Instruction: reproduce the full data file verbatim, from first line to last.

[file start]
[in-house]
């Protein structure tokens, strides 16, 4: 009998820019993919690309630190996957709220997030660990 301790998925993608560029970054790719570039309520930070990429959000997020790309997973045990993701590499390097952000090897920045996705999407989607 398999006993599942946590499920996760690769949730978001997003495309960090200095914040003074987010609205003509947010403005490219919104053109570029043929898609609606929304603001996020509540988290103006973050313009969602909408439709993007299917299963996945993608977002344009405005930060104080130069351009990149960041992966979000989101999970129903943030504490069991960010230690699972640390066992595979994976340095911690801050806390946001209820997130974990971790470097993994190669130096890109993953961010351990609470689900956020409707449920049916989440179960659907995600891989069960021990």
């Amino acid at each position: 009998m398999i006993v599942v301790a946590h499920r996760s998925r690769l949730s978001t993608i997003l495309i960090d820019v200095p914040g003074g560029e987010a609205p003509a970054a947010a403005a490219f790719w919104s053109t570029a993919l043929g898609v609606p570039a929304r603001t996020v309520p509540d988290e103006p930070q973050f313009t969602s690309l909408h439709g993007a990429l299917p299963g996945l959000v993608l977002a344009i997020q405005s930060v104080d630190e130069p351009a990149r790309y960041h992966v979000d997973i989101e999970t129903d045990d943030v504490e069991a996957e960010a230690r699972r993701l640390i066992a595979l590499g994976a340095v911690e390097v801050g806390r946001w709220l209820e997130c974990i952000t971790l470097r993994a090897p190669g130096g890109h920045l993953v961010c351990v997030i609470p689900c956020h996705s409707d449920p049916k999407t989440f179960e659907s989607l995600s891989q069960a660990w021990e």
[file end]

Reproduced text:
[in-house]
């Protein structure tokens, strides 16, 4: 009998820019993919690309630190996957709220997030660990 301790998925993608560029970054790719570039309520930070990429959000997020790309997973045990993701590499390097952000090897920045996705999407989607 398999006993599942946590499920996760690769949730978001997003495309960090200095914040003074987010609205003509947010403005490219919104053109570029043929898609609606929304603001996020509540988290103006973050313009969602909408439709993007299917299963996945993608977002344009405005930060104080130069351009990149960041992966979000989101999970129903943030504490069991960010230690699972640390066992595979994976340095911690801050806390946001209820997130974990971790470097993994190669130096890109993953961010351990609470689900956020409707449920049916989440179960659907995600891989069960021990």
């Amino acid at each position: 009998m398999i006993v599942v301790a946590h499920r996760s998925r690769l949730s978001t993608i997003l495309i960090d820019v200095p914040g003074g560029e987010a609205p003509a970054a947010a403005a490219f790719w919104s053109t570029a993919l043929g898609v609606p570039a929304r603001t996020v309520p509540d988290e103006p930070q973050f313009t969602s690309l909408h439709g993007a990429l299917p299963g996945l959000v993608l977002a344009i997020q405005s930060v104080d630190e130069p351009a990149r790309y960041h992966v979000d997973i989101e999970t129903d045990d943030v504490e069991a996957e960010a230690r699972r993701l640390i066992a595979l590499g994976a340095v911690e390097v801050g806390r946001w709220l209820e997130c974990i952000t971790l470097r993994a090897p190669g130096g890109h920045l993953v961010c351990v997030i609470p689900c956020h996705s409707d449920p049916k999407t989440f179960e659907s989607l995600s891989q069960a660990w021990e």